After an arduous week-long journey from Scotland via Ireland and England and Canada, I’ve been living in America, in my new city, Chicago, for a grand total of three days… and its now time to up and leave again on another trip. As coincidence would have it, two of my very good friends are getting married (to each other) in a town called Wausau in up-state Wisconsin this weekend. I’ve come this far, I’m sure as hell not going to miss this. It’s only the neighbouring state, how hard can it be?
How hard indeed.
The first part of the journey was actually without much drama. I did get of the Blue Line a stop too early and had to walk the rest of the way to Union Station without actually knowing where I was or which direction I needed to walk in, but that went surprisingly well and I made it to the Megabus stand with plenty of time to spare. My bus to Milwaukee, where I’ll be spending the night, was on time, and in just over 2 hours I was standing at Mulwaukee Intermodal Station at about 11:30 pm, with a fairly good idea of where I was going next. I had actually chosen the hotel I was staying at for two reasons. First off, I am poor and it was cheap, but second, It was about 30 minutes walk in a straight line from the station. And that sounded like a pretty manageable endeavour, even at this hour.
I had been walking on this non-complex trajectory for about five minutes, and I was standing at a crossing waiting for the walk signal, when a bus peeped at me. I smile politely at the driver and go back to staring at the lights. He peeps again. I look into the bus and he’s waving at me to get on, so signal to him that I really am quite happy walking, and go back to waiting for my light to change. He then opens the doors and starts to shout at me to get on…
…I oblige, because at this point it seems like he really hasn’t understood my pedestrian intentions and I’ll need to explain them to him in person. Just because I have a suitcase, doesn’t mean I’m needy, right? He asks me where I’m going and I tell him I’m staying at the Days Inn and Suites, that it’s about 25 minutes walk up this very street, and that I am quite capable of walking there unaided. He looks at me like I’m crazy. “You shouldn’t be walking around this part of town at night on your own.” I assured him that I would be fine and that it really wasn’t far, but he frowned a lot and told me that it was actually quite far, that it was all uphill, and badgered on about this side of Milwaukee like I’d probably be killed or something before I got there. I gave in, and started rummaging in my purse for some coins for the ticket, but he waved me on. “Just sit down and I’ll tell you when to get off!” What a lovely man. I feel guilty for trying to shun his services… there was me thinking he was trying to wangle an extra fare.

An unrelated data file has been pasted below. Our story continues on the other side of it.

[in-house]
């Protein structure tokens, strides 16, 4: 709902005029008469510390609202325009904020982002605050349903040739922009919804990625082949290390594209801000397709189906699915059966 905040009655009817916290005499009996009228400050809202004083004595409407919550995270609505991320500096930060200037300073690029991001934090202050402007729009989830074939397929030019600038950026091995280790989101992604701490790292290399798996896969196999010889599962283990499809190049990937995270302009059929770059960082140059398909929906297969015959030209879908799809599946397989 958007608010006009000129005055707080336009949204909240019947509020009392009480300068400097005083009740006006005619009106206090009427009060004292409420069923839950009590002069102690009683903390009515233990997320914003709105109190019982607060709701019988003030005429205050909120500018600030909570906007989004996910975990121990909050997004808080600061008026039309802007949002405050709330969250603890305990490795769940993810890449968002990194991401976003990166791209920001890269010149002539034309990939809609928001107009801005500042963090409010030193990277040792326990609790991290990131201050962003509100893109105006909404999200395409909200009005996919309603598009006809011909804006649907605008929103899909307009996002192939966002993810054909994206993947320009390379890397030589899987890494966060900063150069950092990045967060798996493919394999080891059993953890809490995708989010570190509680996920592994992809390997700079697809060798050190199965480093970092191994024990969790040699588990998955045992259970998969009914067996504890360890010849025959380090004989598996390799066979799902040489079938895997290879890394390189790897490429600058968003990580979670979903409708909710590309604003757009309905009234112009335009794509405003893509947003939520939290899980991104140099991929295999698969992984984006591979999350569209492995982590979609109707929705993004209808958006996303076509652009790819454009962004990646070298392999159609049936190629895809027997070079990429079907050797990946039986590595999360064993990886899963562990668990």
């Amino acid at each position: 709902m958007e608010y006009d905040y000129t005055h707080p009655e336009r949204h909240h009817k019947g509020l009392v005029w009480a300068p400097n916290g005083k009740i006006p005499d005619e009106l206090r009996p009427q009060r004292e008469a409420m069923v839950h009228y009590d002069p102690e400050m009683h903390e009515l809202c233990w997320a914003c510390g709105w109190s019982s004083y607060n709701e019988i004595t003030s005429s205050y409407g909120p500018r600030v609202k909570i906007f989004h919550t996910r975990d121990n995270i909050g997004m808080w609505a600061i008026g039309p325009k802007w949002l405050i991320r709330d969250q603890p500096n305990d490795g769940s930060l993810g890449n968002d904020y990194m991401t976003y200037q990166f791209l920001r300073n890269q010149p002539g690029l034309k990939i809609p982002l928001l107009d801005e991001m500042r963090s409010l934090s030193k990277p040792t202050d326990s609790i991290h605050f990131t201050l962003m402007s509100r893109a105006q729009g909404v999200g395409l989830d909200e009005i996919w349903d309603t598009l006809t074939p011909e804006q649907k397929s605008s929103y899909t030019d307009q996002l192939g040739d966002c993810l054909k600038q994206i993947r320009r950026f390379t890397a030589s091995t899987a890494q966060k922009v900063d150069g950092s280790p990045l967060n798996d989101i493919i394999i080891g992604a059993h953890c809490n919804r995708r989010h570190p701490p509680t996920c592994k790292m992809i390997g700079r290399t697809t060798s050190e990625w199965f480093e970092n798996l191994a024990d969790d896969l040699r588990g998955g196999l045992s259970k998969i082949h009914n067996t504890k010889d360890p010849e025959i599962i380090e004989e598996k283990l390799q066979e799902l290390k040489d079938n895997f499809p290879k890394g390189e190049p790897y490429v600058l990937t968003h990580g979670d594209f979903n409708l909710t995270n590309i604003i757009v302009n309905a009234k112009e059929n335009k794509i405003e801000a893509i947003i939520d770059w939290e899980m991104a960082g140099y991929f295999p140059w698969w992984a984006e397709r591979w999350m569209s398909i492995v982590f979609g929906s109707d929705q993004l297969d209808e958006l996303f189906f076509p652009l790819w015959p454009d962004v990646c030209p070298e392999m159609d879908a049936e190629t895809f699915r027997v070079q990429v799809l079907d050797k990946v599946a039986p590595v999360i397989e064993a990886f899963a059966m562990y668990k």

After about 5 minutes he pulls up outside my hotel. I stood up, thanked him for his kindness and was about to get off when he stops the engine, gets out of his booth, grabs my arm and pulls me off the bus. “What’s your name?” he inquires. I tell him that my name is Hannah. “Well Hannah, I don’t like that you’re staying here. This is a bad neighbourhood”. After a brief Q&A session he manages to establish that I was staying for one night, and that I’d be leaving at about 7am to go back to the Intermodal Station. Might I add that at this point we are still standing on the pavement beside the bus (which is full of passengers that are staring at us, probably wondering who this damn white girl is and why on earth the driver has stopped the bus and got off just to speak to her). Anyway, turns out he was super worried at how I’d be getting back to the station in the morning, so he gave me a free ticket for the bus in the morning, told me that there would be one at 7:05, and that I should NOT hang around. He then shook my hand, bade me farewell and got back on his bus, leaving me standing, semi-baffled, on the pavement, looking around at the neighbourhood that had instilled in him such fear for my safety. It wasn’t exactly beautiful, but it didn’t seem too much worse than some other places I’d been. I scoffed inside my head. How bad can this place be?